Wednesday, 26 January 2011

Ayoub mzee with the Rwanda High commissioner in london H.E ERNEST RWAMUCO

Rwanda today is a nation renascent, a country in an advanced stage of rehabilitation, and one looking to a brighter future. The high level of political stability and peace since 1995 has encouraged the repatriation of millions of refugees, while the main instigators of the genocide are being tried at the Arusha Tribunal in Tanzania and in the Gacaca courts in Rwanda. The victims of the genocide have been laid to rest in mass graves whose frank austerity affirms the government's ability to openly confront the recent past without extracting undue political mileage from its role in ending the genocide.

During its tenure in power, the RPF has placed strong emphasis on reconciliation, and has largely succeeded in forging a sense of national, rather than ethnic, identity in Rwanda. The autocratic and divisive political structures that formerly denied minorities a meaningful political voice have been replaced, for instance with the implementation of cellular councils that involve local communities in important decisions at grassroots level. Furthermore, although poverty remains endemic to Rwanda as it does to most other Africa countries, economic liberalisation and civil stability have stimulated a consistently high annual economic growth rate since 1995, and today there is a tangible economic buzz about Rwanda that bodes well for its long term future. Tourism will play a pivotal role in fostering the economic infrastructure and prosperity that nurture future political stability.


Rwanda’s economy still may be small and predominantly agricultural, but in recent years, with political stability, it has posted an impressive 9.9% GDP growth rate at the same time reducing inflation to 3.2% and currency depreciation to only 6.5% per annum. Foreign exchange controls have been liberalized and the banking system is sound and thriving.

With its Vision 2020 objective of combating poverty, Rwanda is embarking on a comprehensive program of privatization and liberalization with a goal to attaining rapid and sustainable economic growth. The goal is to transform the economy from its 90% dependence on subsistence agriculture into a modern, broadly based economic engine, welcoming to investors, creating employment and new opportunities.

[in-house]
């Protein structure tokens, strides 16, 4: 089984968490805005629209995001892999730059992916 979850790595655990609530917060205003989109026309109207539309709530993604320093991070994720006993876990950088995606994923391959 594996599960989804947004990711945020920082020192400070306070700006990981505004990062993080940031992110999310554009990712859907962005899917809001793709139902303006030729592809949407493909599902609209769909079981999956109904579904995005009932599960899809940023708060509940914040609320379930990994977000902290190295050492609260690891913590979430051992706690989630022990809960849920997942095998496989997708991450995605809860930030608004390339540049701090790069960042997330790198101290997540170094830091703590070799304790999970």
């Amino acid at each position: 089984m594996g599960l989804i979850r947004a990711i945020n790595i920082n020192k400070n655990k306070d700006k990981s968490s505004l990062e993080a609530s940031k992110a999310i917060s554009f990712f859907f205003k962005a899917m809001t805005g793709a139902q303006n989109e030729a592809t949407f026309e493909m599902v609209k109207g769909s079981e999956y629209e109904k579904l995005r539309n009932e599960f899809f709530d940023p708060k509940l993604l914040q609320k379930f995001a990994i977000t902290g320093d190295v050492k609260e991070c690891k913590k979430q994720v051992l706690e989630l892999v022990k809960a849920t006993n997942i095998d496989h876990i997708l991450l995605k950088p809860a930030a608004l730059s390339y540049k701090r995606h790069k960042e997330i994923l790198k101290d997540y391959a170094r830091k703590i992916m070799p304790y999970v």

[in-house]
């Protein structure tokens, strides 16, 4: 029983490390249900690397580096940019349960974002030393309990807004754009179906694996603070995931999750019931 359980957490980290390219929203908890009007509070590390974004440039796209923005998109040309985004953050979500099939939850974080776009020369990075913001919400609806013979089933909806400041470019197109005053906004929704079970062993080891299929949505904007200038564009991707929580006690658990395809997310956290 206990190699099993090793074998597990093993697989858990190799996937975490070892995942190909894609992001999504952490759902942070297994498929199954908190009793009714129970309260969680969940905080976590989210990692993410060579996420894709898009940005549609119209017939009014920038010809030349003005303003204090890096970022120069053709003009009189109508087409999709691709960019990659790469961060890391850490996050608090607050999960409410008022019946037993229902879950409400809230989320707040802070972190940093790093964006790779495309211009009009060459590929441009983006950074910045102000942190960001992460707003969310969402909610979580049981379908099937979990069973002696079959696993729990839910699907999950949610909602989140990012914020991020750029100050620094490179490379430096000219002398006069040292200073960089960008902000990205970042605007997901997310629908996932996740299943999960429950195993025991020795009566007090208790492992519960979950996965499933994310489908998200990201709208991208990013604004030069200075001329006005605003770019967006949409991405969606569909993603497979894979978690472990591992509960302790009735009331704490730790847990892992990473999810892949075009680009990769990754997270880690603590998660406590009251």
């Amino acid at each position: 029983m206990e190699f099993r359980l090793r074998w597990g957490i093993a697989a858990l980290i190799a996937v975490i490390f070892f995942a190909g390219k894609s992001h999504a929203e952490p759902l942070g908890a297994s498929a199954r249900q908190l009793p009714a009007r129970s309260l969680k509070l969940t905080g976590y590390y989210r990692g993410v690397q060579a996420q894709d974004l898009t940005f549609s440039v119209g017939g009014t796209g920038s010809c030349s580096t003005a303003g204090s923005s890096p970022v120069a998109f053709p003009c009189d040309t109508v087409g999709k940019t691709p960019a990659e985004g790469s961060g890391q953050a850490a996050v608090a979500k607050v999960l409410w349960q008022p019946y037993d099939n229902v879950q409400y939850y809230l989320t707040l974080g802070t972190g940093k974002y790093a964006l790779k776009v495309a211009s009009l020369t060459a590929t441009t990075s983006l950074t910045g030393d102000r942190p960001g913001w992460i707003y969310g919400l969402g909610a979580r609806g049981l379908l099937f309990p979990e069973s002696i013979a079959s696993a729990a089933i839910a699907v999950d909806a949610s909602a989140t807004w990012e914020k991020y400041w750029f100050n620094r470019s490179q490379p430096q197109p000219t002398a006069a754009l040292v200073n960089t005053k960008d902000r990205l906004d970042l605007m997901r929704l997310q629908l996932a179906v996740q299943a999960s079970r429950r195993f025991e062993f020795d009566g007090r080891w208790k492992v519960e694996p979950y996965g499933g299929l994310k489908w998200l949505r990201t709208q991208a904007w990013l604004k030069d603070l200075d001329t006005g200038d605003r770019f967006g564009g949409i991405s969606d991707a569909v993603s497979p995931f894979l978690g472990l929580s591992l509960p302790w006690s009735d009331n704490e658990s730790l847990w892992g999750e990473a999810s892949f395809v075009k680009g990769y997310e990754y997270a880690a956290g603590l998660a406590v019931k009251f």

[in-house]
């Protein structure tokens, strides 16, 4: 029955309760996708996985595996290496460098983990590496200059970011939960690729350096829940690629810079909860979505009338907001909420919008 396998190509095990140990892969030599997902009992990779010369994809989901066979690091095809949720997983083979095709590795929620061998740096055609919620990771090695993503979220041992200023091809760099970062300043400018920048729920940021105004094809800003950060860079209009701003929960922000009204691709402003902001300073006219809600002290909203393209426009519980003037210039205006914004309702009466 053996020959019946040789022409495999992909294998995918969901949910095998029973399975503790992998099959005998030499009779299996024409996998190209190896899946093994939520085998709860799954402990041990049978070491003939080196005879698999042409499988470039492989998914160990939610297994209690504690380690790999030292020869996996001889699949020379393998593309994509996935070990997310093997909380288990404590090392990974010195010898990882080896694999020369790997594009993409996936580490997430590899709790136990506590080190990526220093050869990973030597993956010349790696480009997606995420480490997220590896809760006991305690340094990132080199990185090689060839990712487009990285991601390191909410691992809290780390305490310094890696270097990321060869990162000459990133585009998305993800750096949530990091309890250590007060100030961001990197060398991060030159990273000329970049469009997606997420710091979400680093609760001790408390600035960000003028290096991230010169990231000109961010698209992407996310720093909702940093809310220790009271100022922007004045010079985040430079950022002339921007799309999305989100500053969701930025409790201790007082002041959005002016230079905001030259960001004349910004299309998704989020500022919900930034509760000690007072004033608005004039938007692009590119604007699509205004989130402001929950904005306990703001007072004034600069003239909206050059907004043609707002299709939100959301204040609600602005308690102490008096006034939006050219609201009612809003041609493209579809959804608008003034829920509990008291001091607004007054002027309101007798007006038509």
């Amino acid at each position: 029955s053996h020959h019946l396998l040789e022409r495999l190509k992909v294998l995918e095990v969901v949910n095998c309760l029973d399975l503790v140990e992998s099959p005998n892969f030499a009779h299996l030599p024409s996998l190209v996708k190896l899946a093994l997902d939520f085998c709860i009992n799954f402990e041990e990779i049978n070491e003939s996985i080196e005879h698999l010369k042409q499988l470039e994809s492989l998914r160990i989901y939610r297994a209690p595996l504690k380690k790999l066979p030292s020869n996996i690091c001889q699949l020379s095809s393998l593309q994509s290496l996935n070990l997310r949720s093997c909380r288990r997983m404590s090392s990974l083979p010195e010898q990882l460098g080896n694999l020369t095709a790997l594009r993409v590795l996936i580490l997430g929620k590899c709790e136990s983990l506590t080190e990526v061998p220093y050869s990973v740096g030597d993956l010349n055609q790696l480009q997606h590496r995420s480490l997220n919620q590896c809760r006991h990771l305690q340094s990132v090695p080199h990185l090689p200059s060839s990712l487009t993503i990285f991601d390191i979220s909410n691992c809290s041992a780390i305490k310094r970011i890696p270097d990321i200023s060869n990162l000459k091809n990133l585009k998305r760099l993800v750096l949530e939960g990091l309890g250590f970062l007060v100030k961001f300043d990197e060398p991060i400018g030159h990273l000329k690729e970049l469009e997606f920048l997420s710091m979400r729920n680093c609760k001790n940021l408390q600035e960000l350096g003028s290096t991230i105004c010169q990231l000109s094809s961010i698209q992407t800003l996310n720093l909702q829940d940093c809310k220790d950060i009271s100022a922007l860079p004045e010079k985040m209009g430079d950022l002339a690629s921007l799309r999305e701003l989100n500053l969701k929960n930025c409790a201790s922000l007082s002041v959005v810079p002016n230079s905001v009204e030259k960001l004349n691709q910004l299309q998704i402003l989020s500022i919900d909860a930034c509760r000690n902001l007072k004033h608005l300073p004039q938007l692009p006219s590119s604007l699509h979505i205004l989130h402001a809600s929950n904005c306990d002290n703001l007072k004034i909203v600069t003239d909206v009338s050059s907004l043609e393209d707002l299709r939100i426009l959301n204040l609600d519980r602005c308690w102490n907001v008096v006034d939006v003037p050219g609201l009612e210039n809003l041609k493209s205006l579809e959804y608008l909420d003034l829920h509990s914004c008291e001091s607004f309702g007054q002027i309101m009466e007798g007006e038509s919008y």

The major exports of Rwanda are coffee, tea, tin cassiterite, wolframite and pyrethrum. Coffee makes up more than 50% of the total export value, while the mountain grown tea is considered to be some of the finest in the world.
Recently, substantial private investments have been made in tourism and developing new industries such as cut flowers for export and fish farming. The full range of Rwanda’s resources have yet to be realized. Commercial fishing in Lake Kivu is in its infancy; there are vast opportunities in the emerging tourism industry. The labour force is dedicated, energetic and eager for training
The government, through the Rwanda Investment Promotion Agency (RIPA) is ready to work hand-in-hand with investors to realize their goals and drive the economy forward to a better future. Opportunities abound for long-term, well-capitalized investors with ideas, imagination and business skills for an emerging economy.For more information about investing in Rwanda, contact:

Privatisation Secretariat,
PO Box 4731
Kigali, Rwanda.
Tel: (250) 75383, 70989, 70991, 70992
Fax: (250) 75384
Privatisation Secretariat's Web site

Rwanda Investment Promotion Agency (RIPA)
PO Box 6239
Kigali, Rwanda
Tel (250) 510248, 585179, 510251
Fax (250) 510249
RIPA's Web site

Editor's note

Embracing transparency

The recent report from the EDHEC-Risk Institute showing that developing countries private equity fund managers have historically generated significantly lower returns than their developed countries counterparts provides food for thought.

The Institute's research found that over a 40-year period, the median internal rate of return (IRR) of developing countries stood at 13% more...

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